The MLS Players Union is getting ready to strike next Monday if a new collective bargaining agreement is not reached.
A Monday strike would come four days before the 2010 MLS season is supposed to kick off in Seattle with the Sounders facing expansion side Philadelphia Union and increase pressure on Major League Soccer with interest in the sport at an all-time high.
MLS players are prepared to strike by the league’s May 25 opener. Players are asking for more guaranteed contracts and free-agent rights.
Major League Soccer is a "single entity" league, which has a collective bargaining agreement (CBA) governing player contracts, salaries, and legal status. Contracts are owned by the league rather than individual clubs.
The players' union wants major changes to that structure, which it has called a cartel that restricts freedom of movement. Basically MLS players want the same freedoms as football players around the world. When their contract is up they want to be able to go sign for whoever they want.
John Wolyniec, New York Red Bulls player rep, said this on NJ.com about the union's position:
“What we’re asking for is reasonable, essentially player rights that most players in the world have. It can be frustrating but we’re still at the table. At the risk of jeopardizing those talks I can’t speak to specifics. Obviously the two sides are still negotiating so you take that as a good sign, but we need an agreement to play.”
The Seattle Sounders' Freddie Ljungberg in the Seattle Examiner added:
"Imagine you work at Burger King and you get sacked. Now, you want to get another job at McDonald's, but you're not allowed to unless McDonald's compensates Burger King. It seems absurd, but that's the way certain things work in MLS at the moment. If your team terminates your contract, it still can demand a trade from another club before you can go and play for that other club.'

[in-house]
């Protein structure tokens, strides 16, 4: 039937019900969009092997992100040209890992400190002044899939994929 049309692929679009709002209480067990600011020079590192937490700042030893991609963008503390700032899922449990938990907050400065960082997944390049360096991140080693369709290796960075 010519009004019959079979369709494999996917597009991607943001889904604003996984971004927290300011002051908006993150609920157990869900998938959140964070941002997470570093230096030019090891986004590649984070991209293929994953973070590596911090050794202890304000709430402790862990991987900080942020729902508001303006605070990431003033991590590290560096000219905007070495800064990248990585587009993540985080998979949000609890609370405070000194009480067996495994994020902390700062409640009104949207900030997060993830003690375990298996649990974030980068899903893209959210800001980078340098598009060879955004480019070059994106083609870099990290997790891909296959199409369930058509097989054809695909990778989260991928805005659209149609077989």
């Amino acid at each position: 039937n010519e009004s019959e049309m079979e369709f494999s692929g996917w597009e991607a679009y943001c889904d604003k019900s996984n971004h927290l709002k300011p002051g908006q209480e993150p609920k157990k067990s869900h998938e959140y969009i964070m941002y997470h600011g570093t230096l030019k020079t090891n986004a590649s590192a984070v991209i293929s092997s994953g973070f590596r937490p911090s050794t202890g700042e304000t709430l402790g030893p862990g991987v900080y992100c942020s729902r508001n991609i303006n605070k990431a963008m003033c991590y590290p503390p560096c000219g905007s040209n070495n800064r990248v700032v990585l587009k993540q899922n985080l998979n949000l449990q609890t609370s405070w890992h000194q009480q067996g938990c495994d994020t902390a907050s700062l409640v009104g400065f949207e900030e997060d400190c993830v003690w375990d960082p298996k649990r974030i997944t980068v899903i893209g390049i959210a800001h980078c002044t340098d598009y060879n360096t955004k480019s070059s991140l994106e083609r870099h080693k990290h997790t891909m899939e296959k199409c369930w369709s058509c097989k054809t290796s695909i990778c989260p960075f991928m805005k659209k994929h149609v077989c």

"The CBA, for me personally, is a sad saga. I was told it would be settled when I came back to the USA in January. Now it plays a lot on the minds of players in the preseason because we don't know if the first game is going to be played on March 25 or not. If it isn't, it will be a very sad day for players and fans in this country."
MLS owners see it as bit differently. Sounders majority owner Joe Roth was quoted in Tacoma News Tribune as saying:
“From an entertainment standpoint, we haven’t made enough of an imprint on the national psyche…I don’t think there will be a national outcry like with the NFL if somehow we wouldn’t be out there for a year—which would be terrible. Everyone would lose their jobs. We would all lose our franchises. And that would be that.”
While Tim Leiweke of AEG and the Los Angeles Galaxy says:
"Even if it means that we go a year without soccer, so be it. We went a long time without soccer in this country and we''re not going to give up our belief in a system that works. We are unanimous within the owners. We will wait as long as it takes. We will never, ever agree to change the system."
The quotes by Tim Leiweke and Joe Roth scare the daylights out of me. This is a big year for soccer in the U.S. It is a World Cup year, which means that the casual sports fan in the U.S. will be watching the soccer this summer. MLS has a new team in Philadelphia and a new stadium in New York. MLS cannot afford to be shut down for any period of time.
The Seattle Sounders team is a huge success in Seattle both on an off the field. They have spent months promoting the opening game next week against Philadelphia. If the game is cancelled, the Seattle franchise might reach the heights that they did last year.